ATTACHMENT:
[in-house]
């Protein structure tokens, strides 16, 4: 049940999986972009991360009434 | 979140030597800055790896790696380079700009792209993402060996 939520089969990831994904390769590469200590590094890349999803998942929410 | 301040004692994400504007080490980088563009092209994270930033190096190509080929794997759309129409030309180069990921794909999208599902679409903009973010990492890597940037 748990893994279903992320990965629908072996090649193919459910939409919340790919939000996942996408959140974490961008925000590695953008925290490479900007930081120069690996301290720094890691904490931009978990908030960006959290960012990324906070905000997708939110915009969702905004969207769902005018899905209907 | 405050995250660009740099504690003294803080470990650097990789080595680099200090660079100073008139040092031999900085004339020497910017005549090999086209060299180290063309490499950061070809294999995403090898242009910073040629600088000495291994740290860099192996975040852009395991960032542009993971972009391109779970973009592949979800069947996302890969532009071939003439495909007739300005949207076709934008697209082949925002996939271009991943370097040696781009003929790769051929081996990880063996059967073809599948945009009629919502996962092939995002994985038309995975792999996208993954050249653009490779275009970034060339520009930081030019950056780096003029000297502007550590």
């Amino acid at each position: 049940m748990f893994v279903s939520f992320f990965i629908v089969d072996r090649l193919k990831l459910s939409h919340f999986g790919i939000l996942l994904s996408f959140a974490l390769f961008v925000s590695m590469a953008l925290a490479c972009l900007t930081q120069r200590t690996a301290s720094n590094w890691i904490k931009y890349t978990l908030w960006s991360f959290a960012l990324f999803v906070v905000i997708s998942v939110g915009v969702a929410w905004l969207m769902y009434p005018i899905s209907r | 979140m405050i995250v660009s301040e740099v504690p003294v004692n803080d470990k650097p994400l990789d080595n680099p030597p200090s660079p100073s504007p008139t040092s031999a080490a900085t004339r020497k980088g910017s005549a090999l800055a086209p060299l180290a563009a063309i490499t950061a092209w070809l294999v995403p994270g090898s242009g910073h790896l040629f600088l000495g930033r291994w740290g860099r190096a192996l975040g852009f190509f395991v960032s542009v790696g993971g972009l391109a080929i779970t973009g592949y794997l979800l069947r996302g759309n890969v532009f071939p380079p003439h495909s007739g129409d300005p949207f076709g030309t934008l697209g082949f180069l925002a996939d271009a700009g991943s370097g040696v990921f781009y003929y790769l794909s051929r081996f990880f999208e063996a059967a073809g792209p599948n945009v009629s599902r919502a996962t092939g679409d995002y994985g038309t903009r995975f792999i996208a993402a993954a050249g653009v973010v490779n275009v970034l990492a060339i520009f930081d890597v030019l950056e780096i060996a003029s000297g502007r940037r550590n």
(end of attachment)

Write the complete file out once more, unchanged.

[in-house]
């Protein structure tokens, strides 16, 4: 049940999986972009991360009434 | 979140030597800055790896790696380079700009792209993402060996 939520089969990831994904390769590469200590590094890349999803998942929410 | 301040004692994400504007080490980088563009092209994270930033190096190509080929794997759309129409030309180069990921794909999208599902679409903009973010990492890597940037 748990893994279903992320990965629908072996090649193919459910939409919340790919939000996942996408959140974490961008925000590695953008925290490479900007930081120069690996301290720094890691904490931009978990908030960006959290960012990324906070905000997708939110915009969702905004969207769902005018899905209907 | 405050995250660009740099504690003294803080470990650097990789080595680099200090660079100073008139040092031999900085004339020497910017005549090999086209060299180290063309490499950061070809294999995403090898242009910073040629600088000495291994740290860099192996975040852009395991960032542009993971972009391109779970973009592949979800069947996302890969532009071939003439495909007739300005949207076709934008697209082949925002996939271009991943370097040696781009003929790769051929081996990880063996059967073809599948945009009629919502996962092939995002994985038309995975792999996208993954050249653009490779275009970034060339520009930081030019950056780096003029000297502007550590």
């Amino acid at each position: 049940m748990f893994v279903s939520f992320f990965i629908v089969d072996r090649l193919k990831l459910s939409h919340f999986g790919i939000l996942l994904s996408f959140a974490l390769f961008v925000s590695m590469a953008l925290a490479c972009l900007t930081q120069r200590t690996a301290s720094n590094w890691i904490k931009y890349t978990l908030w960006s991360f959290a960012l990324f999803v906070v905000i997708s998942v939110g915009v969702a929410w905004l969207m769902y009434p005018i899905s209907r | 979140m405050i995250v660009s301040e740099v504690p003294v004692n803080d470990k650097p994400l990789d080595n680099p030597p200090s660079p100073s504007p008139t040092s031999a080490a900085t004339r020497k980088g910017s005549a090999l800055a086209p060299l180290a563009a063309i490499t950061a092209w070809l294999v995403p994270g090898s242009g910073h790896l040629f600088l000495g930033r291994w740290g860099r190096a192996l975040g852009f190509f395991v960032s542009v790696g993971g972009l391109a080929i779970t973009g592949y794997l979800l069947r996302g759309n890969v532009f071939p380079p003439h495909s007739g129409d300005p949207f076709g030309t934008l697209g082949f180069l925002a996939d271009a700009g991943s370097g040696v990921f781009y003929y790769l794909s051929r081996f990880f999208e063996a059967a073809g792209p599948n945009v009629s599902r919502a996962t092939g679409d995002y994985g038309t903009r995975f792999i996208a993402a993954a050249g653009v973010v490779n275009v970034l990492a060339i520009f930081d890597v030019l950056e780096i060996a003029s000297g502007r940037r550590n």